2013-14 Civil Rights Data Collection: A First Look. This report features national data from the 2013-14 school year on issues that affect education equity and opportunity for students. (Source: U.S. Department of Education).

District 203 Students Can Earn Seal of Biliteracy (Naperville Sun – June 8). Naperville Central and Naperville North will join the growing number of high schools that acknowledge student proficiency in multiple languages. Starting next year, high school students in Naperville School District 203 will be able to apply for either an Illinois Seal of Biliteracy or state commendation toward biliteracy.

High School Graduation Rates Through Two Decades of District Change. (UChicago Consortium on School Research). Sixteen years ago, high school students in Chicago Public Schools were almost as likely to drop out as they were to graduate; today they are three times as likely to graduate as drop out. What is driving this remarkable increase? This report addresses the extent to which various factors could account for the changes in graduation rates, including changes in student performance and student demographics, increasing numbers of charter and selective enrollment high schools that serve Chicago students, and changes in school practices around improving attendance and course performance.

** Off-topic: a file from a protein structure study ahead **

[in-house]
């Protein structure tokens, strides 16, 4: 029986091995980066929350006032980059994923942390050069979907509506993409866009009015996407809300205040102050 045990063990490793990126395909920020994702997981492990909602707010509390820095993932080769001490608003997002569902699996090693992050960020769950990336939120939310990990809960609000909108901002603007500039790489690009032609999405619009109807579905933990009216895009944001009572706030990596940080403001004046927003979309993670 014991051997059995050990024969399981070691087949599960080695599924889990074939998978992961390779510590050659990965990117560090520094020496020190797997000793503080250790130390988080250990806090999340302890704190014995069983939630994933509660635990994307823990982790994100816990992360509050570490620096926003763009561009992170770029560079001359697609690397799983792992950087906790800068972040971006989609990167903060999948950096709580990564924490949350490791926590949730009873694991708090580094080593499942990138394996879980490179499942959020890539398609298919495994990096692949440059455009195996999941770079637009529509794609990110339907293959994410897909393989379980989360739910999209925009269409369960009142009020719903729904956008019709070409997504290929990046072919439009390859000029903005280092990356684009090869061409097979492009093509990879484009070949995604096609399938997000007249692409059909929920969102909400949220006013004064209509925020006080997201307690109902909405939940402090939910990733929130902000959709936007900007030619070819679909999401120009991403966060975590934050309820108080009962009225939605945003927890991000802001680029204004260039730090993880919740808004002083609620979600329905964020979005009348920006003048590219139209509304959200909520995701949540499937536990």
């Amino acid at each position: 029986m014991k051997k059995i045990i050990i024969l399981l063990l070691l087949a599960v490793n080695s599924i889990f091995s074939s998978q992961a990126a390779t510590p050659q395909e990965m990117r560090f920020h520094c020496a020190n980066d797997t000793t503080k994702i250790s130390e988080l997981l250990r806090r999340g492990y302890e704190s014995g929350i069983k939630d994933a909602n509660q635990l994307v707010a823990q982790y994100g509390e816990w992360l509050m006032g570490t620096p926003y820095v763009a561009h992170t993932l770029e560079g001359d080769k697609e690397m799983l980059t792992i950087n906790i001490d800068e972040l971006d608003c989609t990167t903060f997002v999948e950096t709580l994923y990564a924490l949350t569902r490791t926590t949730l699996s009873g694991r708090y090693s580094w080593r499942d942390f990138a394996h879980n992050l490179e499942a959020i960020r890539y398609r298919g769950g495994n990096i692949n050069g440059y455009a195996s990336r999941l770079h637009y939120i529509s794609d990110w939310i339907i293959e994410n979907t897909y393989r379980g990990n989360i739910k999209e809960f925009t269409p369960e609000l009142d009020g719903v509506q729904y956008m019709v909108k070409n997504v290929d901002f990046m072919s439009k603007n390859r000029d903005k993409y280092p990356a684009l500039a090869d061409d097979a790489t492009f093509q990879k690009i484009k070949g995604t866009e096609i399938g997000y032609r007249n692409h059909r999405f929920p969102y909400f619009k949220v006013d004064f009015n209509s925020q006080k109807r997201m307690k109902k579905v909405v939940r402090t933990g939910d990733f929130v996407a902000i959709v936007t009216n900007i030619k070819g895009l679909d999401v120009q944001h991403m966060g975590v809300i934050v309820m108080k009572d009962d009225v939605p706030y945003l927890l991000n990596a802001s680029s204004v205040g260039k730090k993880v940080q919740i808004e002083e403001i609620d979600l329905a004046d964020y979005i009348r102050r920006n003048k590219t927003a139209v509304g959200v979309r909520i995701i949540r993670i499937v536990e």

Five Questions to Promote Success in High-Poverty Schools. Teachers at high-performing, high-poverty schools should ask themselves a set of questions to ensure they are fully focused on maximizing student, professional, and system-level learning. Too often, these schools rely on a “pedagogy of poverty” that overuses teacher-controlled discussions and decision-making, say turnaround experts and authors William Parrett and Kathleen Budge, as they propose a roadmap for a different alternative (Edutopia).